A Rocket Propellant is the reaction mass (means responsible for lift-off) of a rocket. This reaction mass is ejected at the highest achievable velocity from a rocket engine to produce thrust that is helpful to lift the rocket from the surface of the Earth. There are mainly two types of propellants used in the rocket based on the requirements, they are solid propellants like HTPB, potassium nitrate, etc., and liquid propellants like kerosene (RP-1), liquid oxygen, etc. Normally most rockets use liquid propellants because of their high specific impulse and density.
The Sounding rockets use solid propellants as their fuel as it is much easier to store and handle than liquid propellant and high propellant density makes compact size as well. Have you ever heard how the propellant of a sounding rocket is tested? The propellant being used for testing the sounding rocket is potassium nitrate and sugar in powdered form. It requires 65 grams of potassium nitrate and 35 grams of sugar powder. The general ratio is 13:7.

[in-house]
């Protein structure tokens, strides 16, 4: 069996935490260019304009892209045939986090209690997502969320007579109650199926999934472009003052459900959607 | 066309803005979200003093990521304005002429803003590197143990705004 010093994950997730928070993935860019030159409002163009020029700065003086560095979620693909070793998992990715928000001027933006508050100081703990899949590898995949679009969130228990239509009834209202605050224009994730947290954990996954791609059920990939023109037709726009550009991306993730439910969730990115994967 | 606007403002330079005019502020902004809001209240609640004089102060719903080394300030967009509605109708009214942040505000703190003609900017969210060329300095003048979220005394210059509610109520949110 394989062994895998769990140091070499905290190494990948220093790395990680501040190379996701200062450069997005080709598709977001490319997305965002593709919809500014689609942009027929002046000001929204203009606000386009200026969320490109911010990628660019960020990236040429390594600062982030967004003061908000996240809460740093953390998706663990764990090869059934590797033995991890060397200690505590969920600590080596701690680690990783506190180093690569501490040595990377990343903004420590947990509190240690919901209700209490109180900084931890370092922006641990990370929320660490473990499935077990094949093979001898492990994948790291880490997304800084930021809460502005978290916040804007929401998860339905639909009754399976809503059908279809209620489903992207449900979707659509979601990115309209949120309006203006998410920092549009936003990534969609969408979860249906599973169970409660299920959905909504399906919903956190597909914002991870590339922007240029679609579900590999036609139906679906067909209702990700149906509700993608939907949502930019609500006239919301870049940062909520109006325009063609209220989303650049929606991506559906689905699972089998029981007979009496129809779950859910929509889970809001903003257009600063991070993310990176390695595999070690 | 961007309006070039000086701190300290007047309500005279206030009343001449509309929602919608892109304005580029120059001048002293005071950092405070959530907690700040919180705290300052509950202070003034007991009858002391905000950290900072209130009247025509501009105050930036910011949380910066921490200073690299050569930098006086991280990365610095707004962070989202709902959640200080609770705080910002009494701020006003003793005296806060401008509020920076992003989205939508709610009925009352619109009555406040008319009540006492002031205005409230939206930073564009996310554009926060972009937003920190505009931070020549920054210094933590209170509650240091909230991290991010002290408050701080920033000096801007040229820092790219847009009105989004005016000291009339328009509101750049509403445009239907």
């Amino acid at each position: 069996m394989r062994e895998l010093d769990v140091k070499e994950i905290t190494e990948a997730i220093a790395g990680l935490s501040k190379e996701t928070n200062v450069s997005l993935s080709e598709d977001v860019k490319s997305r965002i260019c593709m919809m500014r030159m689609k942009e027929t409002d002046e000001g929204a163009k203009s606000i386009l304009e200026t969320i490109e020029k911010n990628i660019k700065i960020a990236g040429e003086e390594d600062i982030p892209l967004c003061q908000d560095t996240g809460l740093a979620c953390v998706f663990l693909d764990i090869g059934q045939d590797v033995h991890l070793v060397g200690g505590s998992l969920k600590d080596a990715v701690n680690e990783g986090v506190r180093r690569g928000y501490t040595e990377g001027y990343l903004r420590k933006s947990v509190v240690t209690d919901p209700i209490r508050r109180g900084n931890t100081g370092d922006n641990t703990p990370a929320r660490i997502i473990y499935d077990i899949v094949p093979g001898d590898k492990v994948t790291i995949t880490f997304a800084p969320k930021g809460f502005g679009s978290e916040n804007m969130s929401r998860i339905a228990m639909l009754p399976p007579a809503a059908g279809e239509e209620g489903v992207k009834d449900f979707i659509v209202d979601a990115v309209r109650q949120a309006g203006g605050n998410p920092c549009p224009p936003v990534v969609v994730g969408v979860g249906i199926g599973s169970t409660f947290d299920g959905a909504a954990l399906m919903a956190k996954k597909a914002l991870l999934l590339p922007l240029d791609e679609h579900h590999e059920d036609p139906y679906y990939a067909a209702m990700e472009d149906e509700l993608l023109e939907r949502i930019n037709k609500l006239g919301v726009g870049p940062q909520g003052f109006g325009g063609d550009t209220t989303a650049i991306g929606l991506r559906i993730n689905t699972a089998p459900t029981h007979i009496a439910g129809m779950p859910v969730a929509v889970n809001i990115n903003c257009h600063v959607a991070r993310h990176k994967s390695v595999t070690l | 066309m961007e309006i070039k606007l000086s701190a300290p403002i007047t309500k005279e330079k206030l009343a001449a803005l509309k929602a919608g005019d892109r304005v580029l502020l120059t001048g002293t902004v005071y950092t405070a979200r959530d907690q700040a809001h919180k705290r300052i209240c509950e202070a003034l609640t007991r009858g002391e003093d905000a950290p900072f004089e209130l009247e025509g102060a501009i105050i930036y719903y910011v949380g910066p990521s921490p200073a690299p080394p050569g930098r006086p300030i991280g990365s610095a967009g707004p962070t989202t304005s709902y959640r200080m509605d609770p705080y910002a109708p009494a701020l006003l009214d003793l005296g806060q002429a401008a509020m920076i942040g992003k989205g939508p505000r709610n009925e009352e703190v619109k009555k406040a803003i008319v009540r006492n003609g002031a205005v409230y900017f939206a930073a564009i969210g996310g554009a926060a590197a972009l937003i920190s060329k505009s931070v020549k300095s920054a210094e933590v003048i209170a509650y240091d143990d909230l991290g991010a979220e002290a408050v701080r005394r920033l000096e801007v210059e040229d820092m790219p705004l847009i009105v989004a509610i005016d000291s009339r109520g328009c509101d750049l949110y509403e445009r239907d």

The solid form of the propellant has various features like, it can produce thermal energy and propulsive mass simultaneously. One of the unique features is that they can initiate the burning without any input such as igniter, this can help in reducing the overall weight of the rocket in a small amount. But this can cause a problem when the propellant is ignited at an unwanted time and conditions, which can be dangerous at the time of flight. Their density being compact helps in storing them than compared to liquid which does not have a specified shape. Thus, the use of solid form propellant is cost-effective. Coming to their drawbacks, they possess low specific impulses, so they are not that efficient as expected. Another downside is that intolerance to cracks and voids, leads to burning and damage of surface areas, causing increases in the temperature, pressure, and heat flux at the surface. The combustion of the propellant occurs inside the rocket, which gives more mass to the rocket. They take much less burn time and are quick and efficient when there is less complexity. But once the rocket is lit, it cannot be stopped. Nevertheless, the simplicity of the solid propellant makes its best use for the rocket, by its advantage of storage stability, which can be used up for a longer lifetime.